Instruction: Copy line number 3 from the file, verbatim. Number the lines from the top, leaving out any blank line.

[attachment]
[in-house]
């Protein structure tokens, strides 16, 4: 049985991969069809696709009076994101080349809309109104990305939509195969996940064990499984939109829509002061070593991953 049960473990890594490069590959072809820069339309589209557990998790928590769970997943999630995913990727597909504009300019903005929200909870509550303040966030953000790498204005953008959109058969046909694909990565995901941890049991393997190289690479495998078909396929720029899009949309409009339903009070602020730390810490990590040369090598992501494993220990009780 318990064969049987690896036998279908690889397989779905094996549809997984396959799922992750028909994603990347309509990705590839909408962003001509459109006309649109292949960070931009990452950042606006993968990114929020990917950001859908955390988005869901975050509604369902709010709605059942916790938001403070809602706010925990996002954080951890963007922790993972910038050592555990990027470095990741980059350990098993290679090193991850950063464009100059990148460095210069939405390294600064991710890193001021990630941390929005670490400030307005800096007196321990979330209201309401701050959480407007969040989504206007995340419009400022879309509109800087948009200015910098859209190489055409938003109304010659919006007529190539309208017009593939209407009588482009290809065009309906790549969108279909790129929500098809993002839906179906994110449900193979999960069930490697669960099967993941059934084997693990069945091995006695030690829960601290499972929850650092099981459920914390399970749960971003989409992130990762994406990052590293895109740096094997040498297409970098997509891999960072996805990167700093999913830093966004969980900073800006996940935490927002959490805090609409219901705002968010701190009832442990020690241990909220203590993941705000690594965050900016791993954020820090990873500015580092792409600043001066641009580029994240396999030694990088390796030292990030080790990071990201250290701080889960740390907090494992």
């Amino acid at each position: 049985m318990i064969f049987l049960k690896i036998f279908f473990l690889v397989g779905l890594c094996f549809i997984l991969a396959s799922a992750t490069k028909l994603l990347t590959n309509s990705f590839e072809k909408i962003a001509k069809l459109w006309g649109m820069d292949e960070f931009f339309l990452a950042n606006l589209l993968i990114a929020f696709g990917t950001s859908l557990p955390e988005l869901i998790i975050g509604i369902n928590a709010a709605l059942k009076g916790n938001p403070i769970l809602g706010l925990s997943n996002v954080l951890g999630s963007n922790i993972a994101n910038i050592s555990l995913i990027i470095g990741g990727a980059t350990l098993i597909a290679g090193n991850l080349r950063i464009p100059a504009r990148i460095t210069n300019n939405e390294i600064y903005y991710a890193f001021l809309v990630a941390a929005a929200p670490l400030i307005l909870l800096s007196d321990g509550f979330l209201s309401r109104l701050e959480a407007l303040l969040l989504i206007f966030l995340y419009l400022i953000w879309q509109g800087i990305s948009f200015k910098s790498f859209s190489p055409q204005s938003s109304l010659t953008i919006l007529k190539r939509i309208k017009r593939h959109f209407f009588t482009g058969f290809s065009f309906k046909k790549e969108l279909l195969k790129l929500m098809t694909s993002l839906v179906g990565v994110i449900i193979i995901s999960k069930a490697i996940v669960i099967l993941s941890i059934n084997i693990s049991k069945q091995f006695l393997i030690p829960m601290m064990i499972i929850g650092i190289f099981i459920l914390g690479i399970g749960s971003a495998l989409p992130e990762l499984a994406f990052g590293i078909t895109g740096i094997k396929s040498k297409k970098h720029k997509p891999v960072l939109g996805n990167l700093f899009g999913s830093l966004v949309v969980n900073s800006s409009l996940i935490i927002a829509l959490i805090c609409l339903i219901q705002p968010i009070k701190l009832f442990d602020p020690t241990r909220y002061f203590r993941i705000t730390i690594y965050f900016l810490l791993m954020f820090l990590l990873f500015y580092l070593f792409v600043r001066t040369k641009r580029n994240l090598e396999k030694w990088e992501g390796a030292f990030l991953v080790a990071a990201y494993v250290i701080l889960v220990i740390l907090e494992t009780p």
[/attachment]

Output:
């Amino acid at each position: 049985m318990i064969f049987l049960k690896i036998f279908f473990l690889v397989g779905l890594c094996f549809i997984l991969a396959s799922a992750t490069k028909l994603l990347t590959n309509s990705f590839e072809k909408i962003a001509k069809l459109w006309g649109m820069d292949e960070f931009f339309l990452a950042n606006l589209l993968i990114a929020f696709g990917t950001s859908l557990p955390e988005l869901i998790i975050g509604i369902n928590a709010a709605l059942k009076g916790n938001p403070i769970l809602g706010l925990s997943n996002v954080l951890g999630s963007n922790i993972a994101n910038i050592s555990l995913i990027i470095g990741g990727a980059t350990l098993i597909a290679g090193n991850l080349r950063i464009p100059a504009r990148i460095t210069n300019n939405e390294i600064y903005y991710a890193f001021l809309v990630a941390a929005a929200p670490l400030i307005l909870l800096s007196d321990g509550f979330l209201s309401r109104l701050e959480a407007l303040l969040l989504i206007f966030l995340y419009l400022i953000w879309q509109g800087i990305s948009f200015k910098s790498f859209s190489p055409q204005s938003s109304l010659t953008i919006l007529k190539r939509i309208k017009r593939h959109f209407f009588t482009g058969f290809s065009f309906k046909k790549e969108l279909l195969k790129l929500m098809t694909s993002l839906v179906g990565v994110i449900i193979i995901s999960k069930a490697i996940v669960i099967l993941s941890i059934n084997i693990s049991k069945q091995f006695l393997i030690p829960m601290m064990i499972i929850g650092i190289f099981i459920l914390g690479i399970g749960s971003a495998l989409p992130e990762l499984a994406f990052g590293i078909t895109g740096i094997k396929s040498k297409k970098h720029k997509p891999v960072l939109g996805n990167l700093f899009g999913s830093l966004v949309v969980n900073s800006s409009l996940i935490i927002a829509l959490i805090c609409l339903i219901q705002p968010i009070k701190l009832f442990d602020p020690t241990r909220y002061f203590r993941i705000t730390i690594y965050f900016l810490l791993m954020f820090l990590l990873f500015y580092l070593f792409v600043r001066t040369k641009r580029n994240l090598e396999k030694w990088e992501g390796a030292f990030l991953v080790a990071a990201y494993v250290i701080l889960v220990i740390l907090e494992t009780p």